It won’t be long before the temperatures drop and the slushy, snowy, icy, precipitation starts pouring from the skies. The homeowners might think it’s the perfect time to take a break from tending to the lawn, essentially there’s a lot that needs to get done. That is, unless you want to have to start over from scratch in the spring. Below, are a few winter lawn care tips you need to add to your home improvement list of things to do to get ready for the cold season.
Time to Fertilize
If you want lush, green grass in the spring it is ideal that you fertilize it now. You don’t want to burn your grass by overdoing it, so be sure to follow the instructions carefully. Using a spreader can help to reduce the risk of damaging your lawn.
Aerating is the process of removing thatches or large clumps of dead grass just beneath the soil. Thatches in small amounts can be ideal for fertilizing the soil, however, if it is too large to break down, it can stop the grass from getting the moisture it needs to thrive. You’ll need an aerator to get rid of the clumps. Moisten the ground so the soil is soft for turning and then go over affected areas (or your entire lawn if it’s badly damaged and not growing properly).
Apply Your Grass Seed
Another winter lawn prep tip for greener looking grass in the spring is to plant grass seed. You need to look for the best place to buy grass seed that is specifically designed for the cool season. Spread the seeds on your lawn using a spreader and do your best to spread them evenly to prevent clumping.
Rake and Water
Gently rake the lawn to make sure that the soil is even and the grass seed is covered just a bit. Then, water your lawn so that the soil is moist allowing the fertilizer and seeds to work into the soil.
Don’t let the winter come and your lawn looks a mess. It is important to clean up your lawn to prevent objects from smothering the grass or attracting pests to your home. Rake any leaves, throw away trash, place lawn furniture in the garage, and place gardening and lawn equipment in the shed.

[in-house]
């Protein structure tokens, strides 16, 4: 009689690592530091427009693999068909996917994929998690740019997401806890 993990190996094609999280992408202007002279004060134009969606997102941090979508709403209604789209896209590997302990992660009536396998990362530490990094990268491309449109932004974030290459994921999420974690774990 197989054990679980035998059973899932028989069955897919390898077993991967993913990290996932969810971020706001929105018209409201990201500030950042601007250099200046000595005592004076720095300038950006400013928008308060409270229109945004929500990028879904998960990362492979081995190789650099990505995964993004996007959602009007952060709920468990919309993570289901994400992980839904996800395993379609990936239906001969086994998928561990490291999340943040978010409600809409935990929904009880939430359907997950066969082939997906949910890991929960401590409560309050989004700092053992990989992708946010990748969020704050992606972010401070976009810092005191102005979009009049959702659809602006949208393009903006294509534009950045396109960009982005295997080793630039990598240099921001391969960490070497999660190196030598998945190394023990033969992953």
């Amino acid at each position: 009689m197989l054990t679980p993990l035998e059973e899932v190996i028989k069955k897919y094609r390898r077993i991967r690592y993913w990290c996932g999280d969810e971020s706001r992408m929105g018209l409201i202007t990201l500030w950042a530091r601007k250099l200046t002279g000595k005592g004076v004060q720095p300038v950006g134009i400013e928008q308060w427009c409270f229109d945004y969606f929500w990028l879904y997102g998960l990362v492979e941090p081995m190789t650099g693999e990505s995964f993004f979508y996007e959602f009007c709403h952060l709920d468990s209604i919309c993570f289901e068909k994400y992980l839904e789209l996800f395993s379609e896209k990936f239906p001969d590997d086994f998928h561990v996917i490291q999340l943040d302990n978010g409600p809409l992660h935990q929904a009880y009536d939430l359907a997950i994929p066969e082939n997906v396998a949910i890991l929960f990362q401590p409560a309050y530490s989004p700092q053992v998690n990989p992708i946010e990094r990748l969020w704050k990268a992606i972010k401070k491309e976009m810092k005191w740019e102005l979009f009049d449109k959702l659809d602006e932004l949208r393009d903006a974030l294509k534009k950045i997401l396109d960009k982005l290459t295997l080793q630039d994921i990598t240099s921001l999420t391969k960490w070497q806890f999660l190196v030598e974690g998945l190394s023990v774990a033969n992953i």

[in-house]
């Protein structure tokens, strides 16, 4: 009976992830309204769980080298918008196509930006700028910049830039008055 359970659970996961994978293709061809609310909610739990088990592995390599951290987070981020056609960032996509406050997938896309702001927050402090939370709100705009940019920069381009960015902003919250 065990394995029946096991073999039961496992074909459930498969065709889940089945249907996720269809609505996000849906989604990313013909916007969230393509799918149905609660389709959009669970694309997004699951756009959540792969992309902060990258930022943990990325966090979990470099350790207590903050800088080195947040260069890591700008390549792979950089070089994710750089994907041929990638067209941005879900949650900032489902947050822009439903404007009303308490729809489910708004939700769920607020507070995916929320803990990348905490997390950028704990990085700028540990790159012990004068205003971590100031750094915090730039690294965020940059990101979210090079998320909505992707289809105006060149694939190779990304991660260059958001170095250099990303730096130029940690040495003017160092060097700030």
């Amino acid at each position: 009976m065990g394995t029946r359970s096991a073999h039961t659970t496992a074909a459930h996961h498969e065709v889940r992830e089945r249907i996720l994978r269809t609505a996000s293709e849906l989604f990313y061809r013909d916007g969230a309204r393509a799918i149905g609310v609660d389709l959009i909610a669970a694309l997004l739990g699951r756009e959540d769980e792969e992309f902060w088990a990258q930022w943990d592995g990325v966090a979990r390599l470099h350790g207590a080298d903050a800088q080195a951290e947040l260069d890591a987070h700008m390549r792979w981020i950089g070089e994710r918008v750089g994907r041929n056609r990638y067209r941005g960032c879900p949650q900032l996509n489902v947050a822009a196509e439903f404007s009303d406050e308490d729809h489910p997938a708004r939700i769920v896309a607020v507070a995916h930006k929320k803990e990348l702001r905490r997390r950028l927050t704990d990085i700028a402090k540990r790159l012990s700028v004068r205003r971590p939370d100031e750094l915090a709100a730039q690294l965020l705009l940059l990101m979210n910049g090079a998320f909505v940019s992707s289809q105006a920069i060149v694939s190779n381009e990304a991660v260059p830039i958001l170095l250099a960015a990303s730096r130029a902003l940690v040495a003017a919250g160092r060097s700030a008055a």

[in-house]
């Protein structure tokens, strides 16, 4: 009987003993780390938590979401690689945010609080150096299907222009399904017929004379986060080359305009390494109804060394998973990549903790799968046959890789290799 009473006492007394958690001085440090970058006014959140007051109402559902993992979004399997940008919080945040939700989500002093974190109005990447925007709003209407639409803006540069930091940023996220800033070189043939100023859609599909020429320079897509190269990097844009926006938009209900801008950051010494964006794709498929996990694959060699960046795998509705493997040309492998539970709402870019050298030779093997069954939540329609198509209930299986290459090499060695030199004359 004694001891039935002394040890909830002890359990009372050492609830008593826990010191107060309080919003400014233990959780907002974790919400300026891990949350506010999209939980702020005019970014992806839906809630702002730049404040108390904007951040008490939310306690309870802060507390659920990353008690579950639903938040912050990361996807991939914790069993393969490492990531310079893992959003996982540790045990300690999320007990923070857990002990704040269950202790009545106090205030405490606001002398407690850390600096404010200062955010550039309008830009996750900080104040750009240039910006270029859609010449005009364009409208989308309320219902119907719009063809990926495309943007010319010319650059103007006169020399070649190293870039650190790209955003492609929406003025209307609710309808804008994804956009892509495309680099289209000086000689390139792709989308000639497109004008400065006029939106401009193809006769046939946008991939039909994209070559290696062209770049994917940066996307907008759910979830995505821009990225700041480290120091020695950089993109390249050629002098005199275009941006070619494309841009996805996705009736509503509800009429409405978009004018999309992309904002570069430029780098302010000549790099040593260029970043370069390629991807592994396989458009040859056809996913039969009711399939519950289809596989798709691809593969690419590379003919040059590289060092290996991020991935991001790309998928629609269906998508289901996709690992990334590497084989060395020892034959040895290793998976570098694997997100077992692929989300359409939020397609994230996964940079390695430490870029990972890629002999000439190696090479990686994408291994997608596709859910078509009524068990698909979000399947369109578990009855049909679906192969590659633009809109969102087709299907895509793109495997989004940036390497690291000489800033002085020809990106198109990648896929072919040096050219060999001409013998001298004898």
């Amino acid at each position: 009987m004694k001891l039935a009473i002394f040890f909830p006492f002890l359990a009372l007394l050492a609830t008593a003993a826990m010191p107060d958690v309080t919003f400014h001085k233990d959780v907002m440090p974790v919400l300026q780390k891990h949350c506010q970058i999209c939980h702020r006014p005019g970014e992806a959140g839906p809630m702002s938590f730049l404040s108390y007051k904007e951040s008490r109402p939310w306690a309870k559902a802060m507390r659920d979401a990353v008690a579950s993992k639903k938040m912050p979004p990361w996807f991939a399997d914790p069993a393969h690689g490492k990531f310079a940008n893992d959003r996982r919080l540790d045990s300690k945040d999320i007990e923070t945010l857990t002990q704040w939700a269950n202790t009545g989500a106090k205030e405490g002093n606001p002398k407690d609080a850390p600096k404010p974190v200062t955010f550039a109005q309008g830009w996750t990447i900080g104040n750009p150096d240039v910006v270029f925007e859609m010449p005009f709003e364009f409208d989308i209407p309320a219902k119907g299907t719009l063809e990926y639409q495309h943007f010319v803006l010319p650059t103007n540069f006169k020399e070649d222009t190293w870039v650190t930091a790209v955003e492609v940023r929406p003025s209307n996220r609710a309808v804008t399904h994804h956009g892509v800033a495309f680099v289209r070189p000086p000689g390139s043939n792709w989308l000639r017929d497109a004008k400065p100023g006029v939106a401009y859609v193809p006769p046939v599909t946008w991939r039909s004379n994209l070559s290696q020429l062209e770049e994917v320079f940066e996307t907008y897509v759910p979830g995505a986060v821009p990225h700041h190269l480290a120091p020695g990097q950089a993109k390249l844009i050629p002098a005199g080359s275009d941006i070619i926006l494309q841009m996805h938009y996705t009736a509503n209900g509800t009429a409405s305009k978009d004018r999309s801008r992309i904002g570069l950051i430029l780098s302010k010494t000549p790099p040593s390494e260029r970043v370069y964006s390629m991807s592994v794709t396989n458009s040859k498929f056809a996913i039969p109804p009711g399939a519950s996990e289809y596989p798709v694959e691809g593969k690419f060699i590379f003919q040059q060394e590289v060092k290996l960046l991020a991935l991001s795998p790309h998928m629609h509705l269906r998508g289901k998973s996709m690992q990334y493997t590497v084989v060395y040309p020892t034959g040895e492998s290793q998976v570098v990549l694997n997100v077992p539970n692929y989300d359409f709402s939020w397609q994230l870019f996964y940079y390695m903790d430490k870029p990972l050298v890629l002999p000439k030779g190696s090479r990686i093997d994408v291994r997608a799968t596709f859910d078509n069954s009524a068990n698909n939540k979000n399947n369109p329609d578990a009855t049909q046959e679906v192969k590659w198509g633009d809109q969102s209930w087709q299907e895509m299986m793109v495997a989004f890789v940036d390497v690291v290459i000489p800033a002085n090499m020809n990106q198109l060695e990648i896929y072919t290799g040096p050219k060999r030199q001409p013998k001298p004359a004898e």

Tend to the Gutters
Unless you want all of your hard work to go down the drain and your foundation to be ruined, it is highly recommended that you get those gutters cleaned out. Likely filled with the foliage that has fallen during the fall, the debris can clog the gutter system making it nearly impossible for water to escape. This, then leads to flooding which can also cause tiny puddles to develop around your lawn.
Cut the Grass
Before the winter starts it is imperative to continue cutting your grass. Long grass can cause your lawn to become infected. You’ll need to move your mower blades down an inch or so as it is recommended that you cut your grass very low before the temperatures start to get too cold and harden the ground.
Pull the Weeds
Weeds are bad for your lawn. They can easily suck the life out of your grass as it robs it of nutrients and moisture to survive. If you want it to remain healthy, you need to handle this before the cold season starts. Pull the weeds from your gardens and around plants, trees, and shrubs on your lawn.
Watch the Traffic
You may think that traffic on your grass is no big deal in the winter, however, the end result can be dry brown patches of grass in the spring. You can reduce the chances of this happening by being mindful of the traffic. Placing signs for visitors to keep of the grass, ensuring that your walkways are clear, adding lights so people can see their path, and setting up any winter backyard items (lawn chairs, portable fire pits, outdoor kitchens, etc. on the patio or deck.
The cold weather adds a lot of home improvement tasks to your plate to make sure your residence is safe and warm for the family. In your efforts to get the inside of your house prepared for the winter, be sure that you don’t forget to take care of your lawn. Though it may be covered in snow and ice for the next few months, the work you do to prepare now will result in a beautiful lawn and garden in the spring.